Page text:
Protecting your business with enforceable restraint clauses
Two recent New South Wales Court of Appeal decisions suggest that employers can rely on well-drafted restraint clauses to prevent former employees from soliciting clients and competing against them.
In the case of Ross & Anor v IceTV the court of appeal held it was reasonable to enforce a restraint clause restraining two senior executives for a period of 12mths from competing with their former employer, which distributed an electronic program guide.
It was deemed the senior executives held senior roles in a very small organisation, exercised considerable control over the business, were exposed and involved in considerable high level negotiations with customers and potential customers, developed relationships with customers and had extensive knowledge of the business technology and pricing systems. 12 months was found to be a reasonable period of restraint.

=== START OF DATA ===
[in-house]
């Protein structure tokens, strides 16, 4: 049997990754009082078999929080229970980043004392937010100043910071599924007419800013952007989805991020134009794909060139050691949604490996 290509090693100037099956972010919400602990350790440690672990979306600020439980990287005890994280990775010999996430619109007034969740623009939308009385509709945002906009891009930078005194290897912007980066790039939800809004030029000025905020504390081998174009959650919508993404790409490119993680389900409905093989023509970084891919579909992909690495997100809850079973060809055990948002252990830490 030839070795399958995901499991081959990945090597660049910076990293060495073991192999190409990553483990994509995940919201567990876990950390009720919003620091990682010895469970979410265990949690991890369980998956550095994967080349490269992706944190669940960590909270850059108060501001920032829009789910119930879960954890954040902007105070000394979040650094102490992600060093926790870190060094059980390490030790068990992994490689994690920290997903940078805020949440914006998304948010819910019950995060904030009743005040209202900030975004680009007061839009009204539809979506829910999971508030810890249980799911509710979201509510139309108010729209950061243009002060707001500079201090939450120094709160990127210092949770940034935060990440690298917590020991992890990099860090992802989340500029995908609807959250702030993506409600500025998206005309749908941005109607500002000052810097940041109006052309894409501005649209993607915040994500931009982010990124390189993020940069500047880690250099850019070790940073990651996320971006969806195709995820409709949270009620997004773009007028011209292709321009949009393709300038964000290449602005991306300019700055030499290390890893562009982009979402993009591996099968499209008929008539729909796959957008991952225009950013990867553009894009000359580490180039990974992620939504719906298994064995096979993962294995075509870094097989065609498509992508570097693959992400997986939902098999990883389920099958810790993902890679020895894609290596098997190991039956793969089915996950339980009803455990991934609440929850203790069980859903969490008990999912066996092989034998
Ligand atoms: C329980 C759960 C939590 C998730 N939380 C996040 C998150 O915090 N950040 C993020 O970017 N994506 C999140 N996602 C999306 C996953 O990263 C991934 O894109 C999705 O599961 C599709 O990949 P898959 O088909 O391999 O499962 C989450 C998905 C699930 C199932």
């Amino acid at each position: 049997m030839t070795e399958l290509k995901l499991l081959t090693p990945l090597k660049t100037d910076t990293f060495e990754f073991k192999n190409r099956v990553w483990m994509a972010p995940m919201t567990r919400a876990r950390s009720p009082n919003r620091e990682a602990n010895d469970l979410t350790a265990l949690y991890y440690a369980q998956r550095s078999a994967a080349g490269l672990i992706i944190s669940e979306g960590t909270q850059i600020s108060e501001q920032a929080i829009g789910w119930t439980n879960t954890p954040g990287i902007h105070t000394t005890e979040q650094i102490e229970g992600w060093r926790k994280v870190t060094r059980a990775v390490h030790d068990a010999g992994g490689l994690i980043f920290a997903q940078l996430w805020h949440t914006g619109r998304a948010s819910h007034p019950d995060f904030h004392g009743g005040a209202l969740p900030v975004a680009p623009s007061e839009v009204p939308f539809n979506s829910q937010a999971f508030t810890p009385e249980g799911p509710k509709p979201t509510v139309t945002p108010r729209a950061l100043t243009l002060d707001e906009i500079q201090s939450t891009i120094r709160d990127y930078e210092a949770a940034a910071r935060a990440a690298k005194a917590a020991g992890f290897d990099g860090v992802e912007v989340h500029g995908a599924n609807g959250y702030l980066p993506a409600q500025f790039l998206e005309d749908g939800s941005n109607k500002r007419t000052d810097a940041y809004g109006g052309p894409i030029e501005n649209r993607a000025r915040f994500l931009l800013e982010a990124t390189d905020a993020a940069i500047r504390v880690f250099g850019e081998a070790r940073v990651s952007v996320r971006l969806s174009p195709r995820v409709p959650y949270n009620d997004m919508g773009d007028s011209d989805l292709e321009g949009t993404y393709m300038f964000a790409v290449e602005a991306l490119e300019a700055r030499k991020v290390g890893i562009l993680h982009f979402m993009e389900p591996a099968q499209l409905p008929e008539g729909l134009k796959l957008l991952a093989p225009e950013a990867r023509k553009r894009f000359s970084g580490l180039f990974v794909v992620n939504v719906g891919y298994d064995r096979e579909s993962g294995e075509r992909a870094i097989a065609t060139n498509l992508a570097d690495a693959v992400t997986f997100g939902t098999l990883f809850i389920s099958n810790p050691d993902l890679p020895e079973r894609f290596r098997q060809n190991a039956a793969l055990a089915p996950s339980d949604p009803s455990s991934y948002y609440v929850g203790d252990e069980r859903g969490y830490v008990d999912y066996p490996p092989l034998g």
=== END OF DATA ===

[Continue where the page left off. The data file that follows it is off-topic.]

In the case of Hanna v OAMPS Insurance Brokers a 12 month restraint period for a senior insurance broker with 20 years' service was deemed reasonably necessary by the Court of Appeal to protect the legitimate interests of the former employer (an insurance brokerage firm). This was because the insurance broker had strong connections with the clients of the former employer and the former employer renewed its clients' insurance contracts only once in a 12 month period.
Although both of these findings were determined in New South Wales, the fundamental principals discussed in the cases otherwise apply across all Australian jurisdictions.
In order to protect legitimate business interests, such as client relationships, employers should ensure a reasonable restraint clause is incorporated into their employment contracts, particularly in relation to senior employees with client relationships and knowledge of the employer's confidential and sensitive business information.
When incorporating restraint clauses into employment contracts, employers should take the time to ensure that each restraint is reasonable in the circumstances according to the employee's position and the nature of the employer's business, and where it is difficult to ascertain what is reasonable, employers can adopt cascading provisions, provided each is severable and independently binding